By Joey Roulette WASHINGTON (Reuters) – Russia’s new space chief announced on Tuesday his country plans to withdraw from the International Space Station after 2024, but senior NASA officials said Moscow has not formally conveyed an intent to end its two-decade-old orbital partnership with the United States. While heightened tensions between Moscow and Washington over […]
Russia signals space station pullout; NASA says it’s not official yet
By Joey Roulette
WASHINGTON (Reuters) – Russia’s new space chief announced on Tuesday his country plans to withdraw from the International Space Station after 2024, but senior NASA officials said Moscow has not formally conveyed an intent to end its two-decade-old orbital partnership with the United States.
While heightened tensions between Moscow and Washington over Russia’s invasion of Ukraine have raised months of doubt about future American-Russian space cooperation, the announcement by Yuri Borisov, the newly appointed director-general of Russia’s space agency Roscosmos, came as a surprise.
The two former Cold War adversaries signed a crew exchange agreement less than two weeks ago allowing U.S. astronauts and Russian cosmonauts to share flights on each other’s spacecraft to and from International Space Station (ISS) in the future.
NASA Administrator Bill Nelson issued a statement reiterating the U.S. commitment to keeping the ISS in operation through 2030, adding the space agency “is coordinating with our partners.”
“NASA has not been made aware of decisions from any of our partners, though we are continuing to build future capabilities to assure our major presence in low-Earth orbit,” he said.
Launched in 1998, the ISS has been continuously occupied since November 2000 under an U.S.-Russian-led partnership that also includes Canada, Japan and 11 European countries.
“Of course, we will fulfill all our obligations to our partners, but the decision about withdrawing from the station after 2024 has been made,” Borisov told Russian President Vladimir Putin on Tuesday.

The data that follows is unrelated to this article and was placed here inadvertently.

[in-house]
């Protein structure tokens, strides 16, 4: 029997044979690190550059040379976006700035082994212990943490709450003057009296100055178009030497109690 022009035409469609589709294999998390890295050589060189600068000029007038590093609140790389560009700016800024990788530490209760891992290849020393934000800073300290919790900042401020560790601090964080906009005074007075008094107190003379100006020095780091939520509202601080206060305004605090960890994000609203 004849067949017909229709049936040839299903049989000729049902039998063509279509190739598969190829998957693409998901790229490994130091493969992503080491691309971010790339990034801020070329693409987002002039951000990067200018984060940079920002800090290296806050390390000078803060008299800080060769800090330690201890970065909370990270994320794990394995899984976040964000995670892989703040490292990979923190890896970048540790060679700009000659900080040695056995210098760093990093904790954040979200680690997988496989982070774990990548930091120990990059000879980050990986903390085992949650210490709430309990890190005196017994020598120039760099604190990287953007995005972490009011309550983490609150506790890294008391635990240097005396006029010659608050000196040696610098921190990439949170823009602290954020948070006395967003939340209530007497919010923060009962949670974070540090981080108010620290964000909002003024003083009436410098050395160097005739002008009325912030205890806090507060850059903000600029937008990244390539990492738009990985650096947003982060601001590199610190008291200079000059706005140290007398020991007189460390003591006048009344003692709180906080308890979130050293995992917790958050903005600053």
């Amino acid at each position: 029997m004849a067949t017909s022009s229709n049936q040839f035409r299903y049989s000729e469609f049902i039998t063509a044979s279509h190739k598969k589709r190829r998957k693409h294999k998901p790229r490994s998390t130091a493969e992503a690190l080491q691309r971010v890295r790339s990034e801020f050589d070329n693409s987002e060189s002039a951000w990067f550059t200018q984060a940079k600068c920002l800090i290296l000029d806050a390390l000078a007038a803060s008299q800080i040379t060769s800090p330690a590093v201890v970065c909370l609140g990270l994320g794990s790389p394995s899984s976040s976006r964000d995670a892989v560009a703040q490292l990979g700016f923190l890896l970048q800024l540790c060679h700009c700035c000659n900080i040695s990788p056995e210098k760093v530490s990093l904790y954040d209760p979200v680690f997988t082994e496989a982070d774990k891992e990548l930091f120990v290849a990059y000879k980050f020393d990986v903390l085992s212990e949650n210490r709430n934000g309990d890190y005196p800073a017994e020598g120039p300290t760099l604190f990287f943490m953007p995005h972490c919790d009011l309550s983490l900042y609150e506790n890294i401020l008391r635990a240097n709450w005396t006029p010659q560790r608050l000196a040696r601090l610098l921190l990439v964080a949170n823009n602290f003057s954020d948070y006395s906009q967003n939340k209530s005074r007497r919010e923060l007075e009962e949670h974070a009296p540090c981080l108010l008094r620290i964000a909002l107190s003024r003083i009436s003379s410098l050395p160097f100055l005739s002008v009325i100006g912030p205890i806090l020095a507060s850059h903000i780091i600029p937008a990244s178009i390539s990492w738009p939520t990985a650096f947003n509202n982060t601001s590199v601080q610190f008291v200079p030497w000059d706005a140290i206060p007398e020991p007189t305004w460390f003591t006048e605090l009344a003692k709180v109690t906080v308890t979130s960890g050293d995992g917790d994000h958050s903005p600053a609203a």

Robyn Gatens, NASA’s ISS director, said her Russian counterparts have not communicated any such intent as required by the intergovernmental agreement on the orbiting research platform.
“Nothing official yet,” Gatens said in an interview at an ISS conference in Washington. “We haven’t gotten anything official.”
White House spokesperson Karine Jean-Peters likewise said Moscow “has not formally notified the United States of their intention to withdraw from the ISS.”
“We’re exploring options to mitigate the potential impacts on the ISS beyond 2024 if Russia does withdraw,” she added in a briefing for reporters.
STRAINED SPACE RELATIONS
The space station was born in part from a foreign policy initiative to improve American-Russian relations following the collapse of the Soviet Union and the Cold War hostility that spurred the original U.S.-Soviet space race.
The ISS arrangement, which has endured numerous strains over the years, has stood as one of the last links of civil cooperation as Russia’s Feb. 24 invasion of Ukraine sent relations between Washington and Moscow to a new post-Cold War low.
NASA and Roscosmos had been in talks to extend Russia’s ISS participation to 2030. The White House this year approved NASA’s plans to continue running the ISS until then.
NASA officials had previously said bilateral cooperation aboard the space station remained intact.
Borisov’s remarks on Tuesday followed a pattern similar to those of his predecessor, Dmitry Rogozin, who during his tenure would occasionally signal an intent to withdraw from the ISS – in contrast with official talks between NASA and Roscosmos.
Asked for clarification on Russia’s space station plans, a Roscosmos spokeswoman referred Reuters to Borisov’s remarks without saying whether it represented the agency’s official position.
The U.S. and Russian segments of the ISS, spanning the size of a football field and orbiting some 250 miles (400 km) above Earth, were deliberately built to be intertwined and technically interdependent.
For example, while U.S. gyroscopes provide day-to-day control over ISS orientation in space and U.S. solar arrays augment power supplies to the Russian module, the Russian unit provides the propulsion used to keep the station in orbit.
“You can’t have an amicable divorce,” Garrett Reisman, a retired NASA astronaut and current astronautical engineering professor at the University of Southern California, told Reuters in an interview. “We’re kind of stuck together.”
Former Russian space chief Rogozin had previously said that Russia could not agree to extend its ISS role beyond 2024 unless the United States lifts sanctions on two Russian companies blacklisted for suspected military ties. Putin removed Rogozin as space chief on July 15, replacing him with Borisov, a former deputy prime minister and deputy defense minister.
(Reporting by Joey Roulette in Washington; Additional reporting by David Brunnstrom and Trevor Hunnicutt in Washington and Steve Gorman in Los Angeles; Editing by Will Dunham, Mark Porter, Jonathan Oatis and Marguerita Choy)